Thousands of consumers wrote in to demand ALDI stop selling caged eggs and it seems the company has listened. The company said in a statement that all of their eggs will be sourced from cage-free hens as their policy shifts over the coming nine years.
“ALDI believes the best outcome will be achieved for everyone when the transition is done co-operatively and collaboratively with the industry, customers and other relevant parties,” the chain said in a statement.
While consumers may be happy the Australian Egg Corporation Limited (AECL) are not. They said in a statement that ALDI’s decision shows a “fundamental misunderstanding of cage egg farming systems and their impact on hen welfare.”
AECL’s managing director James Kellaway claimed that ALDI’s new policy would not be giving consumer’s what they want.
“With cage eggs consistently accounting for around 50 per cent of retail sales, it is frankly absurd that ALDI is restricting their customer’s right to exercise choice,” Kellaway said.
“The egg farming industry wishes to continue to supply eggs from cage, barn-laid and free-range farming systems, in line with consumer preferences. The provision of eggs from these systems reflect current demand.”
Kellaway went on to say that hens’ stress levels were not dependent on whether they were kept in free-range, barn or cage environments.
“Research clearly shows that the key to good welfare outcomes for hens is good farm management and that there is no variation in hen stress levels across cage, barn and free-range egg farming systems. It is disappointing that science has also taken a back seat in ALDI’s decision to move away from cage eggs,” Kellaway said.
However, Dr Raf Freire, from Charles Sturt University (CSU), an expert in poultry behaviour and welfare, was reassured by ALDI’s change and refuted Kellaway’s assertion that consumers were demanding caged eggs.
“At a time when we are seeing some retailers put pressure on dairy farmers with unsustainable milk contracts, and potentially serious consequences for dairy cattle welfare, it is reassuring to see ALDI stand by farmers and livestock welfare by proposing to phase out caged hens by 2025.
“Contrary to the AECL’s Managing director’s James Kellaway’s assertion that ALDI is ignoring consumer demand, ALDI is responding to trends in consumer demand and perception. Although cage eggs currently account for 50 per cent or so of grocery retail sales, this is down from close to 90 per cent only a decade ago. This shift by consumers away from purchasing caged eggs is one of the fastest changes in consumer attitudes we have seen anywhere in the world, and ALDI clearly believes that this trend will continue. Considering the number of countries that have banned cage systems, such as those in the whole of the European Union, it is difficult to see this consumer trend for more free-range eggs not continuing.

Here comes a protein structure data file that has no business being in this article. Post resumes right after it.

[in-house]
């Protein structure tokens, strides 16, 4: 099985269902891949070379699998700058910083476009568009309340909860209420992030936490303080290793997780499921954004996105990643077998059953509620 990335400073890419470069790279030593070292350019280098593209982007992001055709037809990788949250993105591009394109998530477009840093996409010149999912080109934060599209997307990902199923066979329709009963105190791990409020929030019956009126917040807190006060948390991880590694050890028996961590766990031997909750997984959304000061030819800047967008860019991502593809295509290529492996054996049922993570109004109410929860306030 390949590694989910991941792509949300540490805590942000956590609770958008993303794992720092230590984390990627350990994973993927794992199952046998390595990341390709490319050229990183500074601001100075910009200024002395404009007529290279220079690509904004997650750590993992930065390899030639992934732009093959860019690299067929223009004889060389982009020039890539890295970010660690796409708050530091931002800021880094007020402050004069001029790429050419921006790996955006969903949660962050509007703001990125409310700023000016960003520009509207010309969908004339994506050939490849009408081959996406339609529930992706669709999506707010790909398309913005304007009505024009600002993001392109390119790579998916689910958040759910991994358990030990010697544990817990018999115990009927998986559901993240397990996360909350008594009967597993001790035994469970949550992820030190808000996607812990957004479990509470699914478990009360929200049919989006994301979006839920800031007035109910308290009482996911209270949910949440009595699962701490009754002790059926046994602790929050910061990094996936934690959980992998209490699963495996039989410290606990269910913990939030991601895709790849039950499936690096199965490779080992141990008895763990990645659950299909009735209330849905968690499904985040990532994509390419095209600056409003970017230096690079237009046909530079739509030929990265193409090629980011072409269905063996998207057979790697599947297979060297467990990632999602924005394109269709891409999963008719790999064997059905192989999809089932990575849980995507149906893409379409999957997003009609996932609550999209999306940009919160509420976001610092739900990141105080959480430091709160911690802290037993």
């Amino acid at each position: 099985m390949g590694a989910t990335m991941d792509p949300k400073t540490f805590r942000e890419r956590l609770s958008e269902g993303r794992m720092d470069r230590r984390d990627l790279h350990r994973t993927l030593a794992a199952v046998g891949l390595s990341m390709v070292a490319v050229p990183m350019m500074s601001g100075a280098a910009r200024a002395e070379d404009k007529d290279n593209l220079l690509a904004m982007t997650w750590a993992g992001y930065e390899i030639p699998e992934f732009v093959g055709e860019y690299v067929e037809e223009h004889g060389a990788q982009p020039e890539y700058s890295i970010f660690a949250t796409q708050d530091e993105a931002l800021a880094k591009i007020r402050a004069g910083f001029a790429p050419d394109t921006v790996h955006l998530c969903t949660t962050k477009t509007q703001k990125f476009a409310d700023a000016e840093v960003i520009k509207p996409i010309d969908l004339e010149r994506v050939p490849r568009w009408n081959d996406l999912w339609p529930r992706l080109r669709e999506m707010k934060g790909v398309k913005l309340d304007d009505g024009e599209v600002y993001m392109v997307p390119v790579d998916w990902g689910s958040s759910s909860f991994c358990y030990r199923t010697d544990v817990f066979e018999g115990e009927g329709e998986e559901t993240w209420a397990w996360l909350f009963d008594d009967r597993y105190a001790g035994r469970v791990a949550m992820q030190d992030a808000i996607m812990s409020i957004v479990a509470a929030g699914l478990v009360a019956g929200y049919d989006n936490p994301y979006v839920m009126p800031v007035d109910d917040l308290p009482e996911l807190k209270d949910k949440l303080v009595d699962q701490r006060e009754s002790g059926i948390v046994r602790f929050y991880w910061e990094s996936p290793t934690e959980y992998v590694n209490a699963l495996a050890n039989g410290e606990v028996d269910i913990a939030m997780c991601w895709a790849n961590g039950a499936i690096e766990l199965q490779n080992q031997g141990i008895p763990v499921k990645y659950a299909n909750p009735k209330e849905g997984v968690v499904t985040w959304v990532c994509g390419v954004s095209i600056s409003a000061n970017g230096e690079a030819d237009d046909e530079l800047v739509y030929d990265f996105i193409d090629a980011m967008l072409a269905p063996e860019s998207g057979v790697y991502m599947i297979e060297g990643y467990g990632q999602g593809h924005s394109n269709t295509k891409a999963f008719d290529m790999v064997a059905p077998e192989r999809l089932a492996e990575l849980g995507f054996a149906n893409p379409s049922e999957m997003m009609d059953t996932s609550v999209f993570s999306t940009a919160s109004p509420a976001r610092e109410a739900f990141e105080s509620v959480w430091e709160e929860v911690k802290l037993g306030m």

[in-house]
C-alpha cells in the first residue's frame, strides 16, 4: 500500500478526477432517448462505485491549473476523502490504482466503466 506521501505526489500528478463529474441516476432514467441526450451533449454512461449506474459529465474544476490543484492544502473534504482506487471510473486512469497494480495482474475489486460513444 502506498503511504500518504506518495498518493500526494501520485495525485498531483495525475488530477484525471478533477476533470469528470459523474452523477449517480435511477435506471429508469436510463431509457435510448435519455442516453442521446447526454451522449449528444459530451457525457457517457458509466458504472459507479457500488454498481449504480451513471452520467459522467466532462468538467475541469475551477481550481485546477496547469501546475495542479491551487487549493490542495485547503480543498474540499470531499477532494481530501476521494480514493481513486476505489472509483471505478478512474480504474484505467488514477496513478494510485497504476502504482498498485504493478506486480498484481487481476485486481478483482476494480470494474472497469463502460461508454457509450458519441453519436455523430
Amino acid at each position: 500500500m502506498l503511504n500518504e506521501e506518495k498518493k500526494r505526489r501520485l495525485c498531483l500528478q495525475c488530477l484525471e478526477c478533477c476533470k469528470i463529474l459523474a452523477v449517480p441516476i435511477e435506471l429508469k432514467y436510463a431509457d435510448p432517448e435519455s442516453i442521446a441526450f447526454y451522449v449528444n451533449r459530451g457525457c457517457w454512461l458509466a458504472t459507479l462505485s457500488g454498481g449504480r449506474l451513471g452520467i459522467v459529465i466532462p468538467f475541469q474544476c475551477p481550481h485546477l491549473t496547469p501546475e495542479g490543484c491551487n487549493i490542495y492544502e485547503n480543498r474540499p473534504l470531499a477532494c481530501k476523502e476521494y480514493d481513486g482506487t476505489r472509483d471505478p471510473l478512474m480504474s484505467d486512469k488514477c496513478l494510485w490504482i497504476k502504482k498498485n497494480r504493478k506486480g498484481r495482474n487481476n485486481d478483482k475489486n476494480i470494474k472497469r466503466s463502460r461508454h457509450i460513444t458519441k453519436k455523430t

Dr Freire went on to detail the detrimental effects of cage farming on hens and farmers alike.
“The welfare problems of laying hens in cages have been known for over 20 years, and few countries engage in research in this area any more. It is simply widely accepted that cages fail to meet a hen’s behavioural needs, with serious consequences on hen welfare. It is simply the logical next step for any retailer who wishes to provide animal products to a standard that respects animal welfare and farmer’s wish to engage in best practice that has the support of the public to take the action that ALDI has taken.
“ALDI are providing farmers with reassurance that if they invest time and money in improving animal welfare on farms, they will be rewarded by one retailer. Good for laying hens, good for farmers and consumers are provided with a product that shows respect for animals. What is not to support about that, Mr Kellaway?”